As I wander through the former kitchen garden at the Institute, I wonder what discussions were had to let it be what it wanted to be. I wonder if I have the courage to let my meadow—the former horse pasture—return to nature, as one of my sisters suggested some time ago. The bees would love it, and so would my wallet. There is probably an art to letting a long-mowed meadow revert to natural, and without becoming the tangle of blackberry vines—both native and not—that it would want to be. Maybe I’ll begin with a test plot, taking a lesson from the labyrinth: don’t look too far ahead, start with what’s right in front of you.

Back at home, looking for a photo of the kitchen garden in 2012—which I did not find—I found the conversation with the apple tree on my old blog. The insight is remarkably similar to the one here about the labyrinth. There is nothing new, I guess, just a lot of rediscovery. You can read that post here.

We don’t always see where way will take us to get from here to there. I thought my married-with-children life was all set when I met my future husband fifty years ago. Instead, I have walked an eleven circuit labyrinth, one that brought me back to the place I started. Life is not a straight line, but takes unforeseen turns. One way or another, it always comes back to the beginning point. The 107th anniversary of my mother’s birth is today, my 71st is next week. I don’t know if I will have three decades left as she did, but I’m excited to see what is around the next curve. I think I won’t have expectations beyond that.

“You will take it as it comes, and figure it out as you go. That is what you have done all your life, and it has always worked out. . . .
It is what we all must do. It is the only way there is.”

—Writing workshop, 2012 

Climb Every Mountain

Sunday had all the appearances of being a socked-in miserable rainy day; the kind I longed for all the years I lived in the southeast but rarely got. Oh, it might start out looking hopeful, but then the sun would break through and ruin it. I would feel like I had to go for a walk or work in the garden or something, and there would go the day of self-indulgence.

On Sunday, I decided early on—before the day began—I was going to stay upstairs in Mama’s space all day. After I cooked us brunch, I would light candles in the fireplace and pretend it was a fire; and dress lightly enough that I could sit under an afghan in the too-warm house and read until time for figure skating. Then I would pop corn, knit, watch TV.  When that was over, I would resume reading and probably nap. I haven’t had this favorite kind of day in the 18 months since I moved here. I was about to find out why.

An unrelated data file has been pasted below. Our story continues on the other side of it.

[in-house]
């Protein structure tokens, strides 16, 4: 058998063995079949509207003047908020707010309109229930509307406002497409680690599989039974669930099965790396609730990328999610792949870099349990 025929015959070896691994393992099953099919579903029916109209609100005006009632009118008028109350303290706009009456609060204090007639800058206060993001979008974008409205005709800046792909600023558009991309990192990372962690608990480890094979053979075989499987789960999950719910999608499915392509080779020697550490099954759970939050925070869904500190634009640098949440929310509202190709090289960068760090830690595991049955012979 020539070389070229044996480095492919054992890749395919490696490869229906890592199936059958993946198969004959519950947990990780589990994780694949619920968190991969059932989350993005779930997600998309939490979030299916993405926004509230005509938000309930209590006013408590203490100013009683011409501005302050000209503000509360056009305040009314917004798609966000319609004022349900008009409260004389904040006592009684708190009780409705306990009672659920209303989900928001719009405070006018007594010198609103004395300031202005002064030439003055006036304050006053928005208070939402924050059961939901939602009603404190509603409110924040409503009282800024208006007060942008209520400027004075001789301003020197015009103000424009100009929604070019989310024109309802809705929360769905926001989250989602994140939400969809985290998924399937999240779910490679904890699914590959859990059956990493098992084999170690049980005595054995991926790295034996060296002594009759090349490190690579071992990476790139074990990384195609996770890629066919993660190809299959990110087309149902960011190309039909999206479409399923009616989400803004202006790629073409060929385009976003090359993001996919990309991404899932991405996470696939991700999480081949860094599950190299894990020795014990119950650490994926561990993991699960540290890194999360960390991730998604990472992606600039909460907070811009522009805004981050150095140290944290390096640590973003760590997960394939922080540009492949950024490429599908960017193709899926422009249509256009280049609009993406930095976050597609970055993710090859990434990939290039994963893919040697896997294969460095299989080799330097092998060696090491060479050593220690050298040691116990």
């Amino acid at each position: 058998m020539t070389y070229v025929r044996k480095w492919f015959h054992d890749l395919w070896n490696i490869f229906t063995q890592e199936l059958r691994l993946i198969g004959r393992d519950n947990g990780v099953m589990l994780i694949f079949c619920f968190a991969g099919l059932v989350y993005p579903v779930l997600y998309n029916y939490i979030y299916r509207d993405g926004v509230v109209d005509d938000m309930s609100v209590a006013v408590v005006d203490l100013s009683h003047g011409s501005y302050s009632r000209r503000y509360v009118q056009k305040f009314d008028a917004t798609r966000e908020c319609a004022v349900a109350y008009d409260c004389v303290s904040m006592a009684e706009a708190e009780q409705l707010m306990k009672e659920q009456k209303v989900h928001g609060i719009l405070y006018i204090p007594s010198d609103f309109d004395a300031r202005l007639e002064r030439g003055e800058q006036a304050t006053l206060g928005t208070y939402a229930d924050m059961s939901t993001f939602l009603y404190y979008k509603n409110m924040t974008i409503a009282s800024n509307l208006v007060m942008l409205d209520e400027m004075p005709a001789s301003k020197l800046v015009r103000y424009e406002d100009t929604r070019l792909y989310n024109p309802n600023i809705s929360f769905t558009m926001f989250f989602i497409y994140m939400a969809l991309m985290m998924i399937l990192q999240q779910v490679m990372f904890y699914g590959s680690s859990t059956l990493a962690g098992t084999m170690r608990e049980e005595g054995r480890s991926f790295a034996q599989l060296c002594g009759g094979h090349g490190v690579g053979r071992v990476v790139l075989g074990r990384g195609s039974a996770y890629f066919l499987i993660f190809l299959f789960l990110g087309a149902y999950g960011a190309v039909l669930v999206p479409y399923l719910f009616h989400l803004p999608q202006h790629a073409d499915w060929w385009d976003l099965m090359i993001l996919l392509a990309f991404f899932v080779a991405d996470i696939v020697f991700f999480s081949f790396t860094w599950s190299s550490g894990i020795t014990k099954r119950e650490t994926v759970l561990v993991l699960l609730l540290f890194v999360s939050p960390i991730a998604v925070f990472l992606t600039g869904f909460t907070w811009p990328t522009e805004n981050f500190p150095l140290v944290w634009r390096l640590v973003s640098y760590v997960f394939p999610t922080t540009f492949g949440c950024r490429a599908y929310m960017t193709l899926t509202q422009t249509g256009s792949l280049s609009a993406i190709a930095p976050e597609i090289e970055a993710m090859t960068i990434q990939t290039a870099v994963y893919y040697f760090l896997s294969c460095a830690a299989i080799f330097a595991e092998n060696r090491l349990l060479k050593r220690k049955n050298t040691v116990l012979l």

I made biscuits for brunch. Mama was excited. She couldn’t remember the last time she ate a biscuit. “There was a country store that your daddy and I used to stop at on our way to hike in the Smokies and get sausage biscuits for our lunch.” “Did you like them?” I asked. I can’t quite picture my mother eating sausage biscuits for some reason. “They made a delicious cold lunch,” she said.

While Mama cleaned up the kitchen, I lit the candles and sat on the sofa under the afghan with my book. From there my perfect day went south.

I love to watch figure skating. Always have. In high school, I switched out the poster on my bedroom wall of Julie Andrews spinning in an alpine meadow in favor of Peggy Fleming spinning on Olympic ice. In the winter, I was glued to Wide World of Sports. On Saturday, Mama had enjoyed watching the competition with me until I had to go out. On Sunday, she came in and sat down in the recliner next to the sofa, asking if couples would be skating. No. Within seconds her body slumped and her mouth fell open; she snored three feet from my head through the first group of the men’s event. She woke as the second group was warming up and moved to the swivel chair in front of the television. Between each skater she swiveled to face me, blocking the TV so I couldn’t see the scores, and asking me questions during the commentary: “Did you think he was as good as the last one?” “Did he make any mistakes?” “What was the matter with that jump?” “Are the couples going to skate?” “Do they just skate in one corner of the rink?” “Was his music different?” “He looked embarrassed, was he?” (That last regarding the gold medalist overcome with emotion after his performance.) I tried to answer. She couldn’t hear me. I repeated it louder. Then a follow-up question.